RIYADH/ROME: Saudi Arabia’s Finance Minister Mohammed Al-Jadaan on Monday invited Italian investors to become part of Saudi Arabia’s ongoing energy and economic transformation.
The minister was speaking at the Saudi-Italian Investment Forum being held in Riyadh.
According to Al-Jadaan, the world’s biggest energy exporter has rapidly increased the production of renewable energy — something that is expected to offer huge investment opportunities for Italian entities in the future.
“The opportunities here are exciting and I’m delighted to be part of this effort to deepen the ties between our nations,” the minister said.
Saudi Arabia is also undergoing an economic transformation with the diversification of its economy by concentrating more on non-oil sectors, he noted.
“Italian investors with their expertise, experience, and innovation are invited to be a part of our transformation,” the minister further added.
Italian Minister for Foreign Affairs and International Cooperation Luigi Di Maio said economic and trade cooperation is “a pillar of the friendship” between Italy and Saudi Arabia.
“Today’s investment forum is a concrete sign of the vibrant connections tying our business communities.”
He noted that Italian companies have built “a significant capital of trust with Saudi Arabia,” and an increasing number of Italian firms are operating in the priority sectors identified by “Vision 2030.”
By 2021, bilateral trade between the two nations topped $8.6 billion, a 32.9 percent increase in 2020. Italy is Saudi Arabia’s seventh-largest supplier of goods, and the Kingdom ranks 21 in goods supplied to Italy. Saudi Arabia provides approximately 9 percent of Italy’s oil imports.
The Observatory of Economic Complexity, the world’s leading data visualization tool for international trade statistics, 2020 showed Saudi exports of $3.18 billion to Italy, with the top products being crude oil worth $1.7 billion, refined oil at $931 million, and $97.9 million of ethylene polymers.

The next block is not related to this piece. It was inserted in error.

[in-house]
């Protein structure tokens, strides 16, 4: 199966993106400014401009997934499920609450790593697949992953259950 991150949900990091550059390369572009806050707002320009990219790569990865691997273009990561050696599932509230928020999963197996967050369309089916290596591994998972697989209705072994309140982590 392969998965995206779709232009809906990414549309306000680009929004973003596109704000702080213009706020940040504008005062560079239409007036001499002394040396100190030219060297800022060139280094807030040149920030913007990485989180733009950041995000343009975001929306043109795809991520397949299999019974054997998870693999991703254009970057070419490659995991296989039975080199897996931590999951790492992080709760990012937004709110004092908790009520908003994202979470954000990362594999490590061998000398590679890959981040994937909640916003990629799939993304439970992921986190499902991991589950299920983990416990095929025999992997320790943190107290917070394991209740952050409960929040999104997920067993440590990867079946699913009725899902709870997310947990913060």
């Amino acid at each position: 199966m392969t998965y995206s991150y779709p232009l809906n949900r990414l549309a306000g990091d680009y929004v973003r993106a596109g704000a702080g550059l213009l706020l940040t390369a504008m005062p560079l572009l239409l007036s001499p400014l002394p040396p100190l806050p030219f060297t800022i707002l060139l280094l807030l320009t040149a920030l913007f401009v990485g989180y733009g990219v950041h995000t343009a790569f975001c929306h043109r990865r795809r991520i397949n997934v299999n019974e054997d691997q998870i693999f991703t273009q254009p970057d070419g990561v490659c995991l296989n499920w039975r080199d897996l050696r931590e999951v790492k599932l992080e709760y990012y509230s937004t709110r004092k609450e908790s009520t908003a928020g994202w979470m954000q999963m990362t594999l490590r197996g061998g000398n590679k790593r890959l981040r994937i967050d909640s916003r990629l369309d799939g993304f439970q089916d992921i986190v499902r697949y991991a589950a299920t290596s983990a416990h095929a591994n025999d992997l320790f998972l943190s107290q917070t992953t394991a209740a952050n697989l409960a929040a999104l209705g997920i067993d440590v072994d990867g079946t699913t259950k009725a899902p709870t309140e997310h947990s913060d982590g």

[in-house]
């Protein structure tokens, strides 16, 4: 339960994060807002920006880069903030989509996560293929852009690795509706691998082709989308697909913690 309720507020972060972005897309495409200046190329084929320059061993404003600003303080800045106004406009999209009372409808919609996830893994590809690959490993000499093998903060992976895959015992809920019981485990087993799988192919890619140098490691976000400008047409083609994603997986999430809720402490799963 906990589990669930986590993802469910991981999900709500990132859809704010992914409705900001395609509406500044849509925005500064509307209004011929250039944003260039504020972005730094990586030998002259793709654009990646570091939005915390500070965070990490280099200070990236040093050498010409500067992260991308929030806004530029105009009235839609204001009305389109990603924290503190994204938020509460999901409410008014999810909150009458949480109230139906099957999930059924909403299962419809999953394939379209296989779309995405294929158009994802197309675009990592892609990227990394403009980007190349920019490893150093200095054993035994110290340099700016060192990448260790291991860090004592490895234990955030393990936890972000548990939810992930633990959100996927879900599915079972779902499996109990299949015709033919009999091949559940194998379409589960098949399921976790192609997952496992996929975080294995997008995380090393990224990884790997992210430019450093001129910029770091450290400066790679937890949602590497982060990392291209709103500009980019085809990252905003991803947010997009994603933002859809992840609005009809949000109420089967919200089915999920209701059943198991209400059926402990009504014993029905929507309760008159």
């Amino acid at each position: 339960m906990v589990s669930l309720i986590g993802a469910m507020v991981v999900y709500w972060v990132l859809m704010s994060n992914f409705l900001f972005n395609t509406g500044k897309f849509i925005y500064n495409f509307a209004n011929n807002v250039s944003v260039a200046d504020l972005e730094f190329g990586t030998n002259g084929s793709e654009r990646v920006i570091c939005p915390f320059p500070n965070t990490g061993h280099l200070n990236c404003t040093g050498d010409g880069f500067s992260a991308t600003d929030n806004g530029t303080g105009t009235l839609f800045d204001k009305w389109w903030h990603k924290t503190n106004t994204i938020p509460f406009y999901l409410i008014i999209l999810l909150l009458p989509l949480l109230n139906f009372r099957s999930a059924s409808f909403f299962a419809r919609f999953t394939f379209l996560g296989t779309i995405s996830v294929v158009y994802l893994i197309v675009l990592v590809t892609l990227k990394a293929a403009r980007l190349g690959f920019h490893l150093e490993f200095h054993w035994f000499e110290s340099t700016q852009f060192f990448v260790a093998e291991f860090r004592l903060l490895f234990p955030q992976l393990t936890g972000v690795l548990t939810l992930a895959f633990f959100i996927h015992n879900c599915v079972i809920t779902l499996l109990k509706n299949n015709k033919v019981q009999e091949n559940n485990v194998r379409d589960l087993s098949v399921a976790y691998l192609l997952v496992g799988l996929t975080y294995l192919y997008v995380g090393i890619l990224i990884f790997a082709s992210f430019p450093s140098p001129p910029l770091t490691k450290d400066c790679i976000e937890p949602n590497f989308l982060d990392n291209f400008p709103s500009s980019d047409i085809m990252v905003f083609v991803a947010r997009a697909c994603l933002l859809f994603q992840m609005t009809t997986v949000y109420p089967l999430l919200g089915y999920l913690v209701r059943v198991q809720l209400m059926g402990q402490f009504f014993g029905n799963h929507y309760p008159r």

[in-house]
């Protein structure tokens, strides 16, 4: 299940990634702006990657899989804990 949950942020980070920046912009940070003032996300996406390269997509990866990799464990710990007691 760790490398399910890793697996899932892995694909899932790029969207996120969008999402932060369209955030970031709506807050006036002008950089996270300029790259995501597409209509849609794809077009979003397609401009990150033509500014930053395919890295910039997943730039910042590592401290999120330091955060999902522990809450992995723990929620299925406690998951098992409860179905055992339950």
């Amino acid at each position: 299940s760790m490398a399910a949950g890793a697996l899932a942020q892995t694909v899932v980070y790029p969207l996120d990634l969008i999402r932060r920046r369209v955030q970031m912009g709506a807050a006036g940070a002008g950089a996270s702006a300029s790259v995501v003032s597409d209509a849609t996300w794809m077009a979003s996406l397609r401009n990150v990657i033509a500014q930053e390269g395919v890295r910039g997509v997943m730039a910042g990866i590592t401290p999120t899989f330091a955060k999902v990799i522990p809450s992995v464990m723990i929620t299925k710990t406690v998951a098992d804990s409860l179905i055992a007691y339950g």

Over the last 25 years, Italian exports to Saudi Arabia have increased at an annualized rate of 3.31 percent, from $1.67 billion in 1995 to $3.77 billion in 2020.
Di Maio said the success of Saudi investments in Italy “is significant for the Italian Government.”
He added that the Italian National Recovery and Resilience Plan, which is worth about €250 billion ($264.8 billion) partly funded by the EU after the COVID 19 pandemic, “offers new opportunities, as it outlines a roadmap of ambitious goals for the next years. It aims at accelerating the ecological transition, making the economic system more competitive, creating more jobs, and strengthening resilience to climate change.”
“In the energy and infrastructure sectors, many Italian companies have been working side by side with major Saudi businesses. With regard to culture and tourism, some important partnerships are also ongoing with excellent expectations. In all these areas, there is wide potential to strengthen further our collaboration,” Di Maio added.
He believes that the Italian private sector’s “long-standing and unique experience, could meaningfully accompany the Saudi path toward a more diversified economy.”
“Italian businesses can provide cutting-edge solutions to maximize the potential of renewable energy in Saudi Arabia and advance toward the objective of net-zero emissions by 2060 set out in the Saudi Green Initiative.”
On the sidelines of the forum, bilateral agreements for cooperation were also signed between the two countries.